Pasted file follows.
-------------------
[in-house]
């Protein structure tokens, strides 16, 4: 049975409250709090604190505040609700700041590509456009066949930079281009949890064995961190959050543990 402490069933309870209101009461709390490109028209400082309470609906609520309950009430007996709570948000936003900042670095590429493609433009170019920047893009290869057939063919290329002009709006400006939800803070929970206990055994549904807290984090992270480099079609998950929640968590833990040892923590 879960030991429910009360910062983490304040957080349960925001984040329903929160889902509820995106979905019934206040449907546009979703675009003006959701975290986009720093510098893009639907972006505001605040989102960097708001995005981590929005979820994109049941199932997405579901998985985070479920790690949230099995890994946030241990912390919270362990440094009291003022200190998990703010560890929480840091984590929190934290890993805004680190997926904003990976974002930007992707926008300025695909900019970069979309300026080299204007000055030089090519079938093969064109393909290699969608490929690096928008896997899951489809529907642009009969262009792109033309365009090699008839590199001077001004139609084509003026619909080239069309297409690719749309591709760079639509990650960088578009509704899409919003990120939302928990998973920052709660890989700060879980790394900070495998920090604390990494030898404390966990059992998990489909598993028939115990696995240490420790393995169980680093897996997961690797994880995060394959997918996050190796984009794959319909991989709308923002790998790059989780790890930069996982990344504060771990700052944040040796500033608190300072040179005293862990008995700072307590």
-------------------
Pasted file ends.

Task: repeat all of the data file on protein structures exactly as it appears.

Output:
[in-house]
């Protein structure tokens, strides 16, 4: 049975409250709090604190505040609700700041590509456009066949930079281009949890064995961190959050543990 402490069933309870209101009461709390490109028209400082309470609906609520309950009430007996709570948000936003900042670095590429493609433009170019920047893009290869057939063919290329002009709006400006939800803070929970206990055994549904807290984090992270480099079609998950929640968590833990040892923590 879960030991429910009360910062983490304040957080349960925001984040329903929160889902509820995106979905019934206040449907546009979703675009003006959701975290986009720093510098893009639907972006505001605040989102960097708001995005981590929005979820994109049941199932997405579901998985985070479920790690949230099995890994946030241990912390919270362990440094009291003022200190998990703010560890929480840091984590929190934290890993805004680190997926904003990976974002930007992707926008300025695909900019970069979309300026080299204007000055030089090519079938093969064109393909290699969608490929690096928008896997899951489809529907642009009969262009792109033309365009090699008839590199001077001004139609084509003026619909080239069309297409690719749309591709760079639509990650960088578009509704899409919003990120939302928990998973920052709660890989700060879980790394900070495998920090604390990494030898404390966990059992998990489909598993028939115990696995240490420790393995169980680093897996997961690797994880995060394959997918996050190796984009794959319909991989709308923002790998790059989780790890930069996982990344504060771990700052944040040796500033608190300072040179005293862990008995700072307590």